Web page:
Dawn Brasch laughs when asked if she ever got "the look."
"I can't tell you how many times," said Brasch, education and training specialist at the Autism Society of Minnesota (AuSM) and mother of a young adult son with autism.
Meltdowns? Oh, yeah. They had a few of those.
So for years, Brasch carried a secret weapon — a little card produced by AuSM that she'd hand out in hopes of stopping judgment in its tracks.
"This child has autism," the card reads. "Please be patient while we help our child regain control."
Now her son carries his own card, beginning with the words, "I have autism." An explanation of autism is printed on the reverse side.
It's a sad commentary on modern life that parents and other caregivers, sometimes pushed to the brink of physical and emotional exhaustion, have to worry about icy stares, too. But requests for autism cards are growing, in Minnesota and beyond.
AuSM, a St. Paul-based advocacy and education organization, sells five cards for a dollar. Websites now offer many versions, from informational to heartbreaking.
"You can't imagine what it is like to live like this every day and your stares and whispers do not help," reads one. "Please educate yourself before you judge. Parents like me need all the support we can get."
On Jan. 1, the Alabama Department of Public Health began issuing autism ID cards to ease interactions with first responders, such as police officers, firefighters and emergency medical teams. People with autism are seven times more likely to get into trouble with the criminal justice system, due largely to misread cues.
"Those events are often anxiety-producing for anybody," said Bama Hager, policy and program director for the Autism Society of Alabama, and the parent of a 14-year-old son with autism. "For an individual on the autism spectrum, an interaction with a responder can exacerbate symptoms. For many, verbal communication is quite challenging."
Social, communication disorder
It's very likely that you know someone with, or someone raising someone with, autism. The national rate is one in 68, according to 2014 data from the Centers for Disease Control and Prevention.
In Minnesota, the most reliable count in 2013 was 16,600 people (up to age 21), said AuSM executive director Jonah Weinberg. That's up from 15,900 in 2012. "Minnesota has some of the higher numbers," he said, "but Minnesota does a lot more work to find kids with autism and get them the resources they need."
The society's website (www.ausm.org) is filled with events, training opportunities, resources and personal stories. News of Alabama's autism cards received more than 8,500 views on AuSM's Facebook page.
Autism is a social and communication disorder that makes "reading" social cues difficult. People with autism land along a wide spectrum, from mild to severe. But one common trait is that someone with autism may react in unfamiliar settings in puzzling ways, sometimes shifting quickly into high anxiety.
That means parents must shift quickly, too, sometimes with responses that may seem startling.
Weinberg recounts the story of a woman and her teenage son, who had a "meltdown" at Target.
"She knows that when he has a meltdown, he needs deep pressure to calm him down" Weinberg said. "She pushed him down on the floor and crawled on top of him. As you might imagine, people started saying, 'Get off him!' They called security."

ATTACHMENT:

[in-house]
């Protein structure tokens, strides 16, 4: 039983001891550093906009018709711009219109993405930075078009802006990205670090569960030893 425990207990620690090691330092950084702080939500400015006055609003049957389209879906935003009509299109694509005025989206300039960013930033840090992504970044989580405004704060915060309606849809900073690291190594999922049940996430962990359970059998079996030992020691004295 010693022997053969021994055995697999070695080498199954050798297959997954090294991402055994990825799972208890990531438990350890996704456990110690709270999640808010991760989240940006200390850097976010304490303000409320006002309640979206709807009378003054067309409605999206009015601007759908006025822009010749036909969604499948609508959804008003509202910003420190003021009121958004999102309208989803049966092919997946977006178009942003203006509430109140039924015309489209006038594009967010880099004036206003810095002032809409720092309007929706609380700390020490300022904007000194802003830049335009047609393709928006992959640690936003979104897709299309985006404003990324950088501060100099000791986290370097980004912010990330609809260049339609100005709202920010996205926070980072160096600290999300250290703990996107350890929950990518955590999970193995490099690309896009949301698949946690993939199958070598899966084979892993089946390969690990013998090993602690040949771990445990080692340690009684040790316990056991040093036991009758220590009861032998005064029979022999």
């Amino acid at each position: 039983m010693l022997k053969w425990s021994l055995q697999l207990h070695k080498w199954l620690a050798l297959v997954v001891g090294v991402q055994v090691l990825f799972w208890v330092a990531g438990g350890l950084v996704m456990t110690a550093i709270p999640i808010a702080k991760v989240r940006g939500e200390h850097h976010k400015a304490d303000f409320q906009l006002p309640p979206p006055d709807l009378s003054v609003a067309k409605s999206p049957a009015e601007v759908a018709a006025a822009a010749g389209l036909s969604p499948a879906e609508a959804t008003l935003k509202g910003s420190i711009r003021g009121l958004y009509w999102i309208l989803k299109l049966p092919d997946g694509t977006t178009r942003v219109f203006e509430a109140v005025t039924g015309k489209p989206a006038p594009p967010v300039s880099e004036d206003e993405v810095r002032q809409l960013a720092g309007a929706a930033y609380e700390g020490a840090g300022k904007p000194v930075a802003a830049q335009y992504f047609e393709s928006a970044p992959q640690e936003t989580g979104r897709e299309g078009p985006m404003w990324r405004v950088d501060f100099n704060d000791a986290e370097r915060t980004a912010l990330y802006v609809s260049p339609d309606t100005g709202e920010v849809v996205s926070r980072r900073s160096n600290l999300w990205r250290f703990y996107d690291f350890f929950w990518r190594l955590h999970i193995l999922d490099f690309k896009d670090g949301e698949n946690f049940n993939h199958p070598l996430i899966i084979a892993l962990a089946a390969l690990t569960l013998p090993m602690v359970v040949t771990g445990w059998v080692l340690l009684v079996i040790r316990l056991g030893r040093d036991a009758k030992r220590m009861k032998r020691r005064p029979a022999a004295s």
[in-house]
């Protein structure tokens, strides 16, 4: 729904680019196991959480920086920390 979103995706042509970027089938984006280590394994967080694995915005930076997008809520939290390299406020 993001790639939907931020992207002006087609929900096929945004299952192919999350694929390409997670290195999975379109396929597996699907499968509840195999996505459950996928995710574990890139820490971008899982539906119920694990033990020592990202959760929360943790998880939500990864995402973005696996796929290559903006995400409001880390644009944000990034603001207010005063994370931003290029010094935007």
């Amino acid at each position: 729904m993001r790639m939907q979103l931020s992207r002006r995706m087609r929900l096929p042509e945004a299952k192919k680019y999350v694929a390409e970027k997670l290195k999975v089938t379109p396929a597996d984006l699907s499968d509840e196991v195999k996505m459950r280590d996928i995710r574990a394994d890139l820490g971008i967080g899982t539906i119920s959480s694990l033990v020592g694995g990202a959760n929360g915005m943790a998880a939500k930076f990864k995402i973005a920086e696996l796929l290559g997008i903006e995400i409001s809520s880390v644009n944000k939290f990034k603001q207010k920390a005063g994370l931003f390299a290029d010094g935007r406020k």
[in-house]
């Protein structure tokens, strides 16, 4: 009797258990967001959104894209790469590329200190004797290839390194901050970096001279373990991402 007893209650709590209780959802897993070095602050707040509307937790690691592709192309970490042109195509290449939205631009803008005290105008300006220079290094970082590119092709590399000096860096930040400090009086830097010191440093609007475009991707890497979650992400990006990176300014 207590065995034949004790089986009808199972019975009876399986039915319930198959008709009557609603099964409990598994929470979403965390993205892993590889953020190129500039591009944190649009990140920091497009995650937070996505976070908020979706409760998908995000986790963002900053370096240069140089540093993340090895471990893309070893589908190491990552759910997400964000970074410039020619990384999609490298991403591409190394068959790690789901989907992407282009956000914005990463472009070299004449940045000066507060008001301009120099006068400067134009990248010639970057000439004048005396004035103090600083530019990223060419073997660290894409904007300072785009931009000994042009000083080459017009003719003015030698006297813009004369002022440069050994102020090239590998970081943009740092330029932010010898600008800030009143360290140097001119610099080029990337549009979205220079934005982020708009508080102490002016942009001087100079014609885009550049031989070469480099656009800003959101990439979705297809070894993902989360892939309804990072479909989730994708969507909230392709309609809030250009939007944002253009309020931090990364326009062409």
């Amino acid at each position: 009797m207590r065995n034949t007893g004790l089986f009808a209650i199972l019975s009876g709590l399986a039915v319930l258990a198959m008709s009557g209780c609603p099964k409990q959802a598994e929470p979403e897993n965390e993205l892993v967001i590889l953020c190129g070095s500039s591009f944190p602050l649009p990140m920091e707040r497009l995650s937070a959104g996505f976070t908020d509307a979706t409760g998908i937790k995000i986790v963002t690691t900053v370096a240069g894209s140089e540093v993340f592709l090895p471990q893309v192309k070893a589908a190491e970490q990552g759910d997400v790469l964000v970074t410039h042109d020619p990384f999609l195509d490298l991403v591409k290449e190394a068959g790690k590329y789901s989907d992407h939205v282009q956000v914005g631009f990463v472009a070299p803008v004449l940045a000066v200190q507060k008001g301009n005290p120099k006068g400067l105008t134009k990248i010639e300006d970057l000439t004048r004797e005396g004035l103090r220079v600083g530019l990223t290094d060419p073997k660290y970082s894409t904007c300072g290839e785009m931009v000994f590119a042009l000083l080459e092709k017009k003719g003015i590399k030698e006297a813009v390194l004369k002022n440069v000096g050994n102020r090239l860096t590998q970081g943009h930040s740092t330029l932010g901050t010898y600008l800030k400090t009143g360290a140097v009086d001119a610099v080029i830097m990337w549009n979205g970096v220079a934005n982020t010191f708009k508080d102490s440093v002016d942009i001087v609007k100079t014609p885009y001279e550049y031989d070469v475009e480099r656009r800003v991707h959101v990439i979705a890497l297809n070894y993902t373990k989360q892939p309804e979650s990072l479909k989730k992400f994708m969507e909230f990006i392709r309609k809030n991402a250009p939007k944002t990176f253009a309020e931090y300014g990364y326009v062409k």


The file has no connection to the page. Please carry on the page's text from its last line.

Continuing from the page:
In another situation, a man quickly removed his son from a store, but the meltdown began as he tried to strap his son into the car's seat belt. Passersby threatened to call the police.
Weinberg appreciates the complexities here, particularly when bystanders believe the child is in imminent danger. We've been cautioned over and over to do something in such situations. "We can't really blame the people around them," he said. "It looks like he's being attacked."
That's why many parents are relieved to have the cards.
"You don't have time to take the focus off your child and have a conversation," he said. "You have to make sure they don't hurt themselves."
What you can do
When her son was younger, Brasch handed out cards in stores and to the barber, "who then had an immediate understanding of the situation. It kind of changed the whole interaction to know that he wasn't being rude." She gave them to her son's siblings, too, "to help them explain the behaviors."
Still, the dirty looks, the stares, the advice from someone who has never been in this situation, cut deep.
So what can we do to really help?
First, we can learn more about autism. Visit AuSM's website, or Autism Society (www.autism-society.org), the national organization.
"Well-meaning people who offer support, the smile, the 'Been there,' the 'Can I help?' are always appreciated," said Brasch, who has been teaching families for 20 years. "Those who offer 'advice,' suggestions of punishment, the tsk-tsk, the 'If that were my child … ' are not.
"We are often going on very little sleep and trying to help our children as best we can. We may produce our card while trying to soothe our child without melting down ourselves."
The cards really do help, she said. Recently, at a grocery store where she shops, a cashier marveled about her son, "Oh, my gosh, he's grown so much. Look at him!"
The cashier had received an autism card years ago. Coupled with conversation, it changed everything.
"They've become invested in him," Brasch said. "The card encourages people to ask questions."
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